There is something very strange happening in the run-up to the 2016 election.
I’m not talking about the candidate whose name rhymes with rump. There has been more than enough talk about him and his behaviour.
Think: crazy drunk uncle who lives for the holidays so that he can make sure someone runs away from the dining room table crying. He just comes off as that guy.
There are some who would respond that he is leading in the polls.
He is, but the election is 16 months away. Americans are not paying attention yet. They know his name because he had a long running reality show and he has spent decades in the tabloids for his divorces.
This is a celebrity society, but it tends to get serious when it comes time to actually vote.
The American media is focused on the next election, the American people are not. It is simply way too early to poll or talk to pundits.
The strange thing this time around is not about the grump who will flump (and yes I had to look that up).
What’s really different is how many candidates are running for president.
This is especially true of the Republican Party.
Recently there has been a kind of pattern in picking their nominee. The guy who came in second the last time around, gets the nomination the next time.
Right now there are 16 people running for the Republican nomination. That is kind of insane.
There is a very clear reason for this huge number: The US Supreme Court. They decided that the very rich can spend pretty much whatever they want on elections.
That has dramatically limited the power of the political parties. It used to be that the Democratic National Committee or the Republican one could say to politicians, “you can run but you won’t get any money from us.”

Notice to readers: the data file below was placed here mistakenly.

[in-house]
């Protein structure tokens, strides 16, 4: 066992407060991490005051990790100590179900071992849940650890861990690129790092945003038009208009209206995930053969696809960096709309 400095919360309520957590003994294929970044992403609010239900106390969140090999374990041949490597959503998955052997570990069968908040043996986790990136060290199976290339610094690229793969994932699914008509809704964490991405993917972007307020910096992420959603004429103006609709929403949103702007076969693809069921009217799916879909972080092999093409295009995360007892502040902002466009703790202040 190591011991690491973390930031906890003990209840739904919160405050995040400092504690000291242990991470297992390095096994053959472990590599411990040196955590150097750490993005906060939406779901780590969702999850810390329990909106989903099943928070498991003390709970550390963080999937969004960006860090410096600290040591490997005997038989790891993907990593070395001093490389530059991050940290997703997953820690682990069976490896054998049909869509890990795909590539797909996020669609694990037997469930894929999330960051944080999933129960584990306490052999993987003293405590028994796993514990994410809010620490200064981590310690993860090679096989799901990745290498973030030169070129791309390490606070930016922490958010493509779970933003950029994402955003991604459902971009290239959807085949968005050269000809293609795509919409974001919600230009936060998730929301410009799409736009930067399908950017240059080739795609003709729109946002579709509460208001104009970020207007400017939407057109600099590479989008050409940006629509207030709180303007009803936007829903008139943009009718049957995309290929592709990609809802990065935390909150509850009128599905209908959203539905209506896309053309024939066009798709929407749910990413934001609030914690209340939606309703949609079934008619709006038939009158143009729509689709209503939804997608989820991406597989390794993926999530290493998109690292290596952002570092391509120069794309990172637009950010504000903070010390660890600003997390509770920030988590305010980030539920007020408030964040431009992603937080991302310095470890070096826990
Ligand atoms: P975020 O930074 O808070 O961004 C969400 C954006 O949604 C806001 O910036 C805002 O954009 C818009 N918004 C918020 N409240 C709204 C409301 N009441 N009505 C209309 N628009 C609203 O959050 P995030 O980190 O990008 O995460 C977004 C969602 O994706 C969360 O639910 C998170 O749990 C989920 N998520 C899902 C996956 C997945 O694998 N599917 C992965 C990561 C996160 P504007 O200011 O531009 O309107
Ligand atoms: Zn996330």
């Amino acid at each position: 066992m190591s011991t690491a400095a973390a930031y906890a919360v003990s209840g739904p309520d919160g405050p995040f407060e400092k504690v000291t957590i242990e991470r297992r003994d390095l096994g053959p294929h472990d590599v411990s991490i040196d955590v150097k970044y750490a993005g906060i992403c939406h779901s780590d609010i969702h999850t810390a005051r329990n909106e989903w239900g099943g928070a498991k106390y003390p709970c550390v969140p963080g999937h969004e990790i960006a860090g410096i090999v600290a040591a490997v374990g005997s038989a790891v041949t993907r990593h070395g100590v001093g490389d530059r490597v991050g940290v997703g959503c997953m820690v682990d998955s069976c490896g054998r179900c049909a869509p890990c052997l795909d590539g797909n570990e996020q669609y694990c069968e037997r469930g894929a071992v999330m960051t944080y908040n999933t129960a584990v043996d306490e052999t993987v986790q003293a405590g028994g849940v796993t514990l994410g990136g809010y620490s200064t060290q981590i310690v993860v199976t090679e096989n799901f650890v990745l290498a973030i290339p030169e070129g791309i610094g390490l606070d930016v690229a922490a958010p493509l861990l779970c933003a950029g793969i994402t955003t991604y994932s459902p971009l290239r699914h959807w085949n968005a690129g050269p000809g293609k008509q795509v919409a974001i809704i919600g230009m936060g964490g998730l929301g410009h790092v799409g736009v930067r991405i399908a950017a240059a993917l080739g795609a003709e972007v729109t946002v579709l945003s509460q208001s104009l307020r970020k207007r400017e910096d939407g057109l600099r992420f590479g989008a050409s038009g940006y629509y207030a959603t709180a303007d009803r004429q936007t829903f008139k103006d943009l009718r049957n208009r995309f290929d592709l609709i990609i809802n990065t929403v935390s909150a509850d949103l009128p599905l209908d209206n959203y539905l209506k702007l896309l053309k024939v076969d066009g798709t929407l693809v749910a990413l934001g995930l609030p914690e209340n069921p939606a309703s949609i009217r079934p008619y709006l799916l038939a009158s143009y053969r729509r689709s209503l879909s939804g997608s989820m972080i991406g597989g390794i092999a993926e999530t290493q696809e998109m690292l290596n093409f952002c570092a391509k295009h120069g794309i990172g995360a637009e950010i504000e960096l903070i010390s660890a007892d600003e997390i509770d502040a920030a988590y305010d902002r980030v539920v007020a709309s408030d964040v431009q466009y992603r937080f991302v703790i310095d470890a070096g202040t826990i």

They can say that now, but it doesn’t matter.
If anyone of these candidates wins the “billionaire primary” they are set. There are a few of those that will likely determine who gets the nomination.
By some estimates, $5bn will be spent on the next presidential election. That is more than the gross domestic product (GDP) of some small countries. And that is a big concern for Americans.
This is what NBC found when it polled potential voters on their top concerns:
“Thirty-three percent of voters say the influence of wealthy individuals and corporations is their top concern, while 25 percent say they’re more worried about negative attacks. Another 16 percent are more concerned that nothing will change no matter who wins, and 12 percent believe that too many wealthy candidates don’t understand the economic problems of average Americans.”
Americans are concerned about how campaigns are being financed in this country. The question is will they do anything about it?
It would take a constitutional amendment to change campaign finance laws. That would be exceptionally expensive and difficult.
More than any time in recent history, I think it is possible that people will demand change after this election.
If that happens, we will be able to thank the candidate who personifies the issue, the rich guy whose name rhymes with lump.